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Senate Judiciary to vote on subpoena for Twitter CEO next week

Sen. Ted CruzRafael (Ted) Edward CruzTrump allies, Washington insiders helped plan rallies before Capitol breach: reports What Martin Luther King, at 39, taught me at 35 GOP senators wrestle with purging Trump from party MORE (R-Texas) said Thursday the Senate Judiciary Committee will vote next week to subpoena Twitter's CEO after Republicans accused the platform of censorship over a decision to limit the spread of New York Post stories about Hunter Biden. 

Cruz was among several Republican lawmakers who criticized social media platforms for their decision to limit the spread of a story — portions of which Democratic presidential nominee Joe BidenJoe BidenWoman accused of trying to sell Pelosi laptop to Russians arrested Trump gets lowest job approval rating in final days as president Trump moves to lift coronavirus travel restrictions on Europe, Brazil MORE’s campaign have disputed — published Wednesday.

Cruz said the Senate Judiciary Committee will vote next week to subpoena Twitter CEO Jack Dorsey after the platform took similar action on Thursday to prevent users from sharing a separate story about Hunter Biden published by the New York Post.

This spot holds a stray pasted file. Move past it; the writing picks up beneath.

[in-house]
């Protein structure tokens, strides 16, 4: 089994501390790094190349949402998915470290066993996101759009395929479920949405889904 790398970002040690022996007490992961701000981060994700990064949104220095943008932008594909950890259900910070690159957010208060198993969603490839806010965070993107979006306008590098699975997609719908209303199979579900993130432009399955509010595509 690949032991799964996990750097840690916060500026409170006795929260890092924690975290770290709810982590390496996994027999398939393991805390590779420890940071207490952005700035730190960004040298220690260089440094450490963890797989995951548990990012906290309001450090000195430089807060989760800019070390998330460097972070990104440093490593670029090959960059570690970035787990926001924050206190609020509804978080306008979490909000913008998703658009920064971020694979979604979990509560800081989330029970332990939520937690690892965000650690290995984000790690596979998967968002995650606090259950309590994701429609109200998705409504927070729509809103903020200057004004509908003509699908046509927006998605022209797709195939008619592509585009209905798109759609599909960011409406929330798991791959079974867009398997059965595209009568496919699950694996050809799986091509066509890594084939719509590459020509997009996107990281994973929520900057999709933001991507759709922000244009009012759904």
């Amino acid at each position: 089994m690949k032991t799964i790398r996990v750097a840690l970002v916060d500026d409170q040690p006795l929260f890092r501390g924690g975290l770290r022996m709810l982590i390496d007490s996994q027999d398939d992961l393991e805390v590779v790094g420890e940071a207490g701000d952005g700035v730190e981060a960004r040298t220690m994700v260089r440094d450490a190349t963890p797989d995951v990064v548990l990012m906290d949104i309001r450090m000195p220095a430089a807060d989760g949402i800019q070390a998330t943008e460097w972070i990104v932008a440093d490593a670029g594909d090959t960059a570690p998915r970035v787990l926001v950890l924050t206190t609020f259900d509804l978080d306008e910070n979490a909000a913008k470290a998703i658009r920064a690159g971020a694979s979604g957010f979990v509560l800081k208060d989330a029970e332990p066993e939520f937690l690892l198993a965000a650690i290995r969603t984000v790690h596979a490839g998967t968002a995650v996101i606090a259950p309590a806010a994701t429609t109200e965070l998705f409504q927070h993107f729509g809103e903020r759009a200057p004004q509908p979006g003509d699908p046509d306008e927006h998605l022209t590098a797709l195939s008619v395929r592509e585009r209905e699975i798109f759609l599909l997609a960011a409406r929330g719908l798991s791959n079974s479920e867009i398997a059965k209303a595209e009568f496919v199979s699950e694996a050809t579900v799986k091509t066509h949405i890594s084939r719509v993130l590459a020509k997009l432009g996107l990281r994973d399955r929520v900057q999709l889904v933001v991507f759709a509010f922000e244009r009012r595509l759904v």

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“The Senate Judiciary Committee wants to know what the hell is going on,” Cruz told reporters. 

He accused Twitter's actions of being “election interference” just 19 days out from Election Day. He said the committee will vote Tuesday on whether to subpoena Dorsey to testify later in the week.

“[Dorsey should] come before this committee and the American people and explain why Twitter is abusing their corporate power to silence the press and to cover up allegations of corruption,” Cruz said. “And let me be clear, I don't know if the New York Post stories are true or not; those are questions Vice President Joe Biden should answer.” 

Judiciary Chairman Lindsey GrahamLindsey Olin GrahamGraham pushes Schumer for vote to dismiss impeachment article Impeachment trial tests Trump's grip on Senate GOP An attack on America that's divided Congress — and a nation MORE (R-S.C.) said the efforts to block the Post story "crystallizes the problem better than anything I can think of." 

"The point is, the power behind these platforms has been taken to a level that truly is dangerous," he told reporters. 

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A spokesperson for Sen. Dianne FeinsteinDianne Emiel FeinsteinBottom line Trump vetoes bipartisan driftnet fishing bill Dumping Abraham Lincoln? A word of advice to the 'cancel culture' MORE (D-Calif.), the ranking member of the Senate Judiciary Committee, was not immediately available for a request to comment.

Biden’s campaign has pushed back on the Post’s Wednesday report, which includes allegations about the former vice president and Ukraine that hinge on an email reportedly retrieved from the hard drive of a laptop dropped off at a computer repair shop in Delaware in April 2019.